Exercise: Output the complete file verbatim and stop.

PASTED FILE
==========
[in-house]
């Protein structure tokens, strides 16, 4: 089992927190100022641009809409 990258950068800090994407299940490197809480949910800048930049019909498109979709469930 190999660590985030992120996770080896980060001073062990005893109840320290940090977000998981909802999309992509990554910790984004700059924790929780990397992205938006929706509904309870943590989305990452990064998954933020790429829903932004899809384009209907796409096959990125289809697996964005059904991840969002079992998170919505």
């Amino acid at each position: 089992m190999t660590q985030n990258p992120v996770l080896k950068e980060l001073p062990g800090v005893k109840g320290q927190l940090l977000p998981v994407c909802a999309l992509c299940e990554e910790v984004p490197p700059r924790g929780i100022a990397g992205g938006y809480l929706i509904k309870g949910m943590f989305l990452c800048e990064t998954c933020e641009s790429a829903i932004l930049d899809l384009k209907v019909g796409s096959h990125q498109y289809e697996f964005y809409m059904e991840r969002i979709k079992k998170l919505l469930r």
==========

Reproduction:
[in-house]
């Protein structure tokens, strides 16, 4: 089992927190100022641009809409 990258950068800090994407299940490197809480949910800048930049019909498109979709469930 190999660590985030992120996770080896980060001073062990005893109840320290940090977000998981909802999309992509990554910790984004700059924790929780990397992205938006929706509904309870943590989305990452990064998954933020790429829903932004899809384009209907796409096959990125289809697996964005059904991840969002079992998170919505």
């Amino acid at each position: 089992m190999t660590q985030n990258p992120v996770l080896k950068e980060l001073p062990g800090v005893k109840g320290q927190l940090l977000p998981v994407c909802a999309l992509c299940e990554e910790v984004p490197p700059r924790g929780i100022a990397g992205g938006y809480l929706i509904k309870g949910m943590f989305l990452c800048e990064t998954c933020e641009s790429a829903i932004l930049d899809l384009k209907v019909g796409s096959h990125q498109y289809e697996f964005y809409m059904e991840r969002i979709k079992k998170l919505l469930r």